Shorty Coach: 1960 Chevrolet School Bus

While some former school buses have been converted into proper campers and full-length RVs, few are equipped as uniquely as this 1960 Chevrolet school bus. That’s because it began life as an Army vehicle that featured extra tall roof height and was formally designated as an “Auxiliary Dwelling Unit,” which I can only interpret to mean that you could live in this rig when a more traditional residence wasn’t available. Find the school bus here on craigslist for $6,500 in Oregon.

The bus was originally built by Wayne Corporation, which – at one time – was considered a leading manufacturer of school buses way back when. The company went out of business in the mid-90s, so no chance of tracking down records about how many were made or the original design, which I mention only because of an odd attachment on the rear of the bus. Any clues? Is it just a medieval hitch-mounted cargo basket?

The seller notes he is 6’2″ and that he can stand up perfectly straight inside. It’s referred to as an “extra tall high-top”, which is ideal for converting this interior into a full-on camper with all the trimmings, from a stand-up shower and bathroom to a full kitchen – not to mention good-sized mattresses can also be accommodated in a cabin like this. The interior looks better than the exterior would suggest, and the seller points out that the flooring is mostly done.

The seller doesn’t mention the state of the engine, other than to say it runs and drives. Shockingly, the roof lights and marquee still works! The bus will come with a clean title, and what looks like excellent cosmetics in terms of lack of rust. The listing notes that under the vinyl plank flooring are solid floors and that the numerous windows are all intact. As the seller notes, in the world of “….old school short buses, this one is a unicorn.” Thoughts?

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Comments

  1. Vegaman Dan

    Blue air force paint in the engine compartment? Unit number on the firewall?

    With those lights on it, I wonder if this was used on the tarmac at an air force base? Curious now and it would be a fun one to paint back to that job role.

    Like 5
  2. Skorzeny

    My ideas are inspired by a YouTube video where they put a turbocharged LS in a small Winnebago. It was a fun project for them and the channel picked up some fans along the way. It was plenty fast too. So you wouldn’t make any money doing that to this, I envy whom ever takes this on as a project and gets it back on the road. This would be interesting with about 500 HP.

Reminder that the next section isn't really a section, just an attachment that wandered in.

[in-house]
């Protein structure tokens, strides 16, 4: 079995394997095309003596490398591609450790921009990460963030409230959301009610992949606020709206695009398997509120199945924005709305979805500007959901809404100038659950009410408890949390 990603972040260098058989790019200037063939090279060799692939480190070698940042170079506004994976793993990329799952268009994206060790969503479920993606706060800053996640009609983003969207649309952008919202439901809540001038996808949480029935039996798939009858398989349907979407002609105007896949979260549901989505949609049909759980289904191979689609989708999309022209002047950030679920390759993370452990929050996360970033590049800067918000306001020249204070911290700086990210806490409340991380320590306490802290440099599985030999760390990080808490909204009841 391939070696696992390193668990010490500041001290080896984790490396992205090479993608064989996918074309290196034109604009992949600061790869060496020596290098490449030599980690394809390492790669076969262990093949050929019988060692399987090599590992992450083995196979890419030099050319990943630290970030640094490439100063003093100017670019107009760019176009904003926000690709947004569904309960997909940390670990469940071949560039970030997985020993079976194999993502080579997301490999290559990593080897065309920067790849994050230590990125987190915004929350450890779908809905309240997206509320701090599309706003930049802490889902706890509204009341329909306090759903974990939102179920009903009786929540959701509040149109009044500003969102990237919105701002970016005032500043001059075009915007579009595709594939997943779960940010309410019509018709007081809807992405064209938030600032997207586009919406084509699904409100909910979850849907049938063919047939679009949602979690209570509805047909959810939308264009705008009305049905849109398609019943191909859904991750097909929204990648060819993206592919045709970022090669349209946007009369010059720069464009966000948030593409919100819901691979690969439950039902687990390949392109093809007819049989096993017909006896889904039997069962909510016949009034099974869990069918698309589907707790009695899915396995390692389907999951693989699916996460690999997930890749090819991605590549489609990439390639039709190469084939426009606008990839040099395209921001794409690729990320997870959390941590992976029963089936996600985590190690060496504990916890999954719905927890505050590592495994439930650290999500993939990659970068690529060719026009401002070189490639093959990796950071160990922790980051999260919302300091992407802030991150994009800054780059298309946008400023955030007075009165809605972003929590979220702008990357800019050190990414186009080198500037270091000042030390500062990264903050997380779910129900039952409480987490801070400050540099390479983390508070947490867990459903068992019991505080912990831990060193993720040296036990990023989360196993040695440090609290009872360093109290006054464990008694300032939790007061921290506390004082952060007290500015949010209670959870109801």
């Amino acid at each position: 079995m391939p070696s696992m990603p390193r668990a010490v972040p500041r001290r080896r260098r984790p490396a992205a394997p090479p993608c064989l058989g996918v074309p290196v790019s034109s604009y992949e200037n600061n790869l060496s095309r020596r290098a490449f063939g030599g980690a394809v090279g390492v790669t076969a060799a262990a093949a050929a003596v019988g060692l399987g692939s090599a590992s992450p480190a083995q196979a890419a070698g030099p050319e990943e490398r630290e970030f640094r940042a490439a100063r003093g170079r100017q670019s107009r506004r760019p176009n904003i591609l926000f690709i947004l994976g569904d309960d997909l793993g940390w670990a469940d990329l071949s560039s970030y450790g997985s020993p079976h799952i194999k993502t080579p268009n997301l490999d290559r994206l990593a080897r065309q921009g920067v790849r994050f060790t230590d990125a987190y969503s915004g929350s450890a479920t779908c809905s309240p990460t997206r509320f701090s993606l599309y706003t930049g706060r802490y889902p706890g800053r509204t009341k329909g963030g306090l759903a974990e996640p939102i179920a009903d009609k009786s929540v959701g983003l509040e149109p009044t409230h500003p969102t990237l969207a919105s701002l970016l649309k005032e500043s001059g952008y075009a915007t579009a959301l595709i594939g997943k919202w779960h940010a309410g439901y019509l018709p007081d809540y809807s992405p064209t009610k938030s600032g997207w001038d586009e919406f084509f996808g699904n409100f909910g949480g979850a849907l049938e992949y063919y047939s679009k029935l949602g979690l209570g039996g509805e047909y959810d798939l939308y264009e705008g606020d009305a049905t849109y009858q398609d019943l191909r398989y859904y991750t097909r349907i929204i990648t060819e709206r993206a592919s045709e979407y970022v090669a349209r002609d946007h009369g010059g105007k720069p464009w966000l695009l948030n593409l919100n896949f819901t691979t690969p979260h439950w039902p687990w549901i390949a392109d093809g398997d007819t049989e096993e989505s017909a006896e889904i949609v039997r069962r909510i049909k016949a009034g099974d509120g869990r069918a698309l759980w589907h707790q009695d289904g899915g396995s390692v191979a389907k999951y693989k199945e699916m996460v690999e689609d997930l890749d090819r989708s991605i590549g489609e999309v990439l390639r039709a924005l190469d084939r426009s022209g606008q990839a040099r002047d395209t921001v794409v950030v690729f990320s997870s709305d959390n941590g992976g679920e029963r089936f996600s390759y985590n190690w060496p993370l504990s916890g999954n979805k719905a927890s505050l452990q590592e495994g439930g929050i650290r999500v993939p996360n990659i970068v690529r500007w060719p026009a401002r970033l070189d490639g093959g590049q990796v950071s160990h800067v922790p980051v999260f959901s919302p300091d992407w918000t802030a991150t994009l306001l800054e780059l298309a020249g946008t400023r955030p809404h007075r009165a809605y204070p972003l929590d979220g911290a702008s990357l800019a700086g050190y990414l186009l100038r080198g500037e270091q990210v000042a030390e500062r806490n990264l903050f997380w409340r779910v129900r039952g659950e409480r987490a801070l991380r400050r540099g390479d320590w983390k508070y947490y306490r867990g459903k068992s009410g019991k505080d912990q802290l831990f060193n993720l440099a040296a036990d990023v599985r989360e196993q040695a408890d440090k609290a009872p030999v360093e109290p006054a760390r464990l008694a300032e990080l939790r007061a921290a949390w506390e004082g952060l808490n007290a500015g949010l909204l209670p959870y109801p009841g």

Like 2
  3. JimmyinTEXAS

    Or at least save for another forum!

    Like 2
  4. geomechs geomechs Member

    I can’t get enough of those eyebrow hoods. My favorite of that entire era. Likely a 261 engine in that bay. No powerhouse for sure but there were some buses this size where I went to school and they fared out quite well.

    This would have torsion bar front suspension which made them ride super nice but they were complicated compared to the straight axle. Not many guys were capable of aligning them. Front end shimmy was common but they were nice to drive when everything was in good shape…

    Like 2
  5. JCA

    Lol

  6. JCA

    i always roAd THe sHORt BUs

    Like 2
  7. Poppy

    I hope Laura Rimer’s kids (or even grand kids) aren’t reading this…

    Like 4
  8. John Member

    Not a school bus, used to move a lot of troops quickly, Army used them all the time in the 50’s, Marines went to them after their a “cattle car” rolled and killed a few troops, they then started to use these buses.

    Like 3
  9. dougie Member

    That rings true for a lot (most?) of us, Lou. Brings back a lot of hilarious memories. Those holier than thou lived in a bubble, and most likely still do.

    Like 2
  10. JCA

    Why would you need a staff vehicle for an idea?

    Like 1
  11. Big_Fun Member

    In Iowa, the biggest newspaper has a yearly bicycle event, called RAGBRAI.The Des Moines Register’s Annual Bike Ride Across Iowa (RAGBRAI). You see a lot of retired school busses. This would be great to put the bikes across the back, with a proper floor. Sleep in it for the overnights.
    Being in the Northwest, I can see a lot of possibilities with the back frame. Small 4 wheeler, etc.

    Like 1

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